SLU’s Brewing Science Program


Photo Courtesy of Saint Louis University

This fall, SLU’s School for Professional Studies introduced the Brewing Science and Operations Certificate program, a one-of-a-kind program that teaches students about the ins and outs of beer production. 

The University is partnered with the St. Louis Brewers Heritage Foundation to design a special structure for the program. It is made up of six courses that focus on educating students about all aspects of the brewing process including: Brewing Essentials, Brewing and Beer Styles, Conditioning/Packaging and Distribution, Biochemistry of Brewing, Flavor/Quality Control and Sensory Evaluation and Brewery Operations and Accounting. 

Faculty includes industry veterans and professional brewers from around the St. Louis Area. The students learn about brewing their own beer and the details of running a brewery. Part of what makes this program unique is the support from local breweries in the St. Louis area. 

According to Mitch Turner, a Brewing Science program faculty member and the Sales Director of the Beer, Wine and Craft Spirits Portfolio at Major Brands, this program is truly unlike any other.

“There has never been a program like this, especially not in St. Louis and really not across the nation,” said Turner. “If you were ever interested in making beer, either recreationally or professionally, this is the place to start. Few programs have this type of local support and allow this kind of interaction [with local breweries].”

During the first course, which was taught by Turner, the main project required each student to brew their own batch of beer. Turner said that the enthusiasm and engagement from students made the class extra special for him.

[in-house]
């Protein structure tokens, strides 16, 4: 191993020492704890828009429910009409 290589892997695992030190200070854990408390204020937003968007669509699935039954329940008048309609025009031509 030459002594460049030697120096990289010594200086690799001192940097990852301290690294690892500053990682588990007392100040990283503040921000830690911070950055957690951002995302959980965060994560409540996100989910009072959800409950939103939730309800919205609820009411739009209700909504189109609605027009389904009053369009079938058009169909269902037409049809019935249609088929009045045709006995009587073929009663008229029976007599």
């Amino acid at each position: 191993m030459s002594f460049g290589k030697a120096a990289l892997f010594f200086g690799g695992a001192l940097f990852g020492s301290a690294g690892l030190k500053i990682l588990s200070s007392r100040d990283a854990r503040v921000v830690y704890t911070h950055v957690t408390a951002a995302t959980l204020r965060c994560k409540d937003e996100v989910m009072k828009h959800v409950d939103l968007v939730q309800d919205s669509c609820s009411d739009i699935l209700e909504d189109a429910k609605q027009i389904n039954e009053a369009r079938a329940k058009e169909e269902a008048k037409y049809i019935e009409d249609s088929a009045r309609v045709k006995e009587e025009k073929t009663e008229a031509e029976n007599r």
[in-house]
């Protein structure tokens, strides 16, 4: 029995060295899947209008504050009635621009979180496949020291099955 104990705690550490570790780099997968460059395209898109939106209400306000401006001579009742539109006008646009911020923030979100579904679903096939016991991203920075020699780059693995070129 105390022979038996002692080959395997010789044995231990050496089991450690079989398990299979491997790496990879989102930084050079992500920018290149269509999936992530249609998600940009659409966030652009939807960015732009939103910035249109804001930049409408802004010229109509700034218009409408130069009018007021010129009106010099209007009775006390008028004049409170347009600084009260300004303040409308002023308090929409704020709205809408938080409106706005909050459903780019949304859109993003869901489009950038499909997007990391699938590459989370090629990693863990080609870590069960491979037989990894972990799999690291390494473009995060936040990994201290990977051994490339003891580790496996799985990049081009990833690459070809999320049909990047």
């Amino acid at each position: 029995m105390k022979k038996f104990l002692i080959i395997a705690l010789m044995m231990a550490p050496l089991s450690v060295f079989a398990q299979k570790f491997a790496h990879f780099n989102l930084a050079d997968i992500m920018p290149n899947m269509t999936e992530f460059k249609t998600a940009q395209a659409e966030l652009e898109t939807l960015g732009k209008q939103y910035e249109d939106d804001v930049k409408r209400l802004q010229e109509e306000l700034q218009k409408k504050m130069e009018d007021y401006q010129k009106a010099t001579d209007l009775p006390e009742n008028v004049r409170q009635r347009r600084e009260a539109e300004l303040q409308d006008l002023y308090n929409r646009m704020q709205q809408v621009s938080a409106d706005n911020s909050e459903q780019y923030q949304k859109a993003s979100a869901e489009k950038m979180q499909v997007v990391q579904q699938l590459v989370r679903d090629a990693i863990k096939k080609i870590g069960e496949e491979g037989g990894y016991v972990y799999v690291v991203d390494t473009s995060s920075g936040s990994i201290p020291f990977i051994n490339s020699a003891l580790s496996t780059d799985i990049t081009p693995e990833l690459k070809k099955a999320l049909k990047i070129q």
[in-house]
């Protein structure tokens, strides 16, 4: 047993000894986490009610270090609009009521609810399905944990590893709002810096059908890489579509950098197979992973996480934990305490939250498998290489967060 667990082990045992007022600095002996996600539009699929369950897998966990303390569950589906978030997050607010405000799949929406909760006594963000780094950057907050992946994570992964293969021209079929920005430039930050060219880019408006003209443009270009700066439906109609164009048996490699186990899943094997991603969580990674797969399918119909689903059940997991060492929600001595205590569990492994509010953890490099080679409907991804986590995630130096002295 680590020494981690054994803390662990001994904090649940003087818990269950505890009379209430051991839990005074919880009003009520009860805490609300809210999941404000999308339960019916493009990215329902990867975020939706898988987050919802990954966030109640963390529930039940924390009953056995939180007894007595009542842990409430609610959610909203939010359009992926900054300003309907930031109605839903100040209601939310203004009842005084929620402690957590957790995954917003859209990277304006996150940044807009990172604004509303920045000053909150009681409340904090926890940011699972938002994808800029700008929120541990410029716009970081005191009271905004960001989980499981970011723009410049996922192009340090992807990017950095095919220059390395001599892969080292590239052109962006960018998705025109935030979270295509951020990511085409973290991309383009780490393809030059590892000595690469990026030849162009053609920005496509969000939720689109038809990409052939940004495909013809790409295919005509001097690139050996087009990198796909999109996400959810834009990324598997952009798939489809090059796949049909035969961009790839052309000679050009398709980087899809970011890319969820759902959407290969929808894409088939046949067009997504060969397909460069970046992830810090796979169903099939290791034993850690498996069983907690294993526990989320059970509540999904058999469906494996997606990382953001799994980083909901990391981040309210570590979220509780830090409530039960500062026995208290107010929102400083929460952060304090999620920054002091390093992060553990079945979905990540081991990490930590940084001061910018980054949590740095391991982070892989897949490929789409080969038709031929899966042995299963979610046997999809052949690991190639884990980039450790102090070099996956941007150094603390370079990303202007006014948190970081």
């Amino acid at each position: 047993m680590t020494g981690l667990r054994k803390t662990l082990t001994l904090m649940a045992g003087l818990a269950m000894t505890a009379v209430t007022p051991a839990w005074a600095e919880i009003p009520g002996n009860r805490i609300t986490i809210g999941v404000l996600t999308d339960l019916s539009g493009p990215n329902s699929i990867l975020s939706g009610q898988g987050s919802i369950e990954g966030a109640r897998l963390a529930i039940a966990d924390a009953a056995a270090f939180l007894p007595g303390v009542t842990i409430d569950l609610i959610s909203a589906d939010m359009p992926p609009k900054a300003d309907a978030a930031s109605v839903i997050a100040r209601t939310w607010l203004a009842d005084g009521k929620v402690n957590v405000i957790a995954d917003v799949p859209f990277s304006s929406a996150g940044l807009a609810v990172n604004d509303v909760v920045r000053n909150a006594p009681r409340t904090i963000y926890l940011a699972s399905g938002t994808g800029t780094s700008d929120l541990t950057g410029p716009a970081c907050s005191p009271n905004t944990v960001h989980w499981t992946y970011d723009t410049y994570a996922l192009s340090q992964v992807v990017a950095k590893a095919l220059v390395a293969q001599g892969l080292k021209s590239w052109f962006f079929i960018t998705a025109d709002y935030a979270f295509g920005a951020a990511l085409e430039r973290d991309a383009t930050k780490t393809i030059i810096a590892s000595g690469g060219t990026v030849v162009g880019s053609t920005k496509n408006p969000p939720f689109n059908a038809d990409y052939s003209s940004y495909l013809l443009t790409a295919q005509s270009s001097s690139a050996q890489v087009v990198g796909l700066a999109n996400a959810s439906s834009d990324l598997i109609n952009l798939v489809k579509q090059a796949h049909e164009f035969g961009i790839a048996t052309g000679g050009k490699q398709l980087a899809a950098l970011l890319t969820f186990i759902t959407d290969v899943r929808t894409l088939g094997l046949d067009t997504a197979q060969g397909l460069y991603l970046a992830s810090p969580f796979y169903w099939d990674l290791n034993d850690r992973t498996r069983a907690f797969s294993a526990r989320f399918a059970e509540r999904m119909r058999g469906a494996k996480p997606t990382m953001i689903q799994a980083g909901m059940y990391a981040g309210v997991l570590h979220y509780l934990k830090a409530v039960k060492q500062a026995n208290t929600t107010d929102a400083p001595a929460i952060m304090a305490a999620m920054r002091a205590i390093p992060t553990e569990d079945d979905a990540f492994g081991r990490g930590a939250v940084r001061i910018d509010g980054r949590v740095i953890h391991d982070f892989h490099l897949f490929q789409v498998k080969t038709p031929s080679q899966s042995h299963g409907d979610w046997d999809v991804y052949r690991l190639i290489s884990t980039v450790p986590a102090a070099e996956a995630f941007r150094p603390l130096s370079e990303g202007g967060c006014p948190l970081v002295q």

“We would get very in depth about all types of different topics, including brewing operations to discussions about why a brewer might prefer cans versus bottles,” said Turner. 

The brewing industry is a large part of the St. Louis economy, with over 70 breweries in the larger St. Louis Metro area alone, according to Troika Brodsky, the director of the program.  Many of these breweries work with the program by allowing students to tour their facilities and learn a little about what makes them successful. As part of the class, students have visited St. Louis breweries like Urban Chestnut, 4 Hands, BrewHub Tap Room, Steampunk Brewery, AB-InBev and Schlafly, just to name a few. 

The program’s connection to the St. Louis brewing market goes far beyond tours as well. The faculty and advisory board of the program is made up of professionals who have careers in the brewing industry, with representation from Anheuser-Busch, Third Wheel Brewing, Schlafly Beer, Square One Brewery & Distillery, Second Shift Brewing and Major Brands Distributing. This kind of faculty experience and guidance for students is a part of what makes the program so strong, Turner says.  

The program is still in its infancy, but, according to Turner, it is growing in size and scope every day. 

“There are small brewers and big brewers involved, and that list is expanding weekly,” Turner said.

The new Brewing Science and Operations program offers students an opportunity to obtain a highly useful certification, one that could help them find jobs all over the United States. 

“There are roughly 8,000 breweries in the U.S. and around 1000 being added each year—many are smaller local pubs, tasting rooms and breweries,” said Turner, “There is a high demand for people in this industry and there are not a lot of programs partnering with breweries like this one. There are so many different jobs and ways to get involved in this industry. There is a strong need for proficient technical workers in this industry, and this certificate provides this.” 

The programs first cohort just finished their first class this fall, with the second cohort beginning in the spring. Turner said that this program is certain to grow, and that there is a large and diverse group of students that are benefitting from the unique information and experience they gain from it. 

“For some students it’s their first time making beer, others are just brushing up. Some are established homebrewers,” said Turner. “Some people just want to learn about it and lots of others want to open a new brewery or pub. But here, you can get this certificate and use it to do whatever you want to do in this industry.”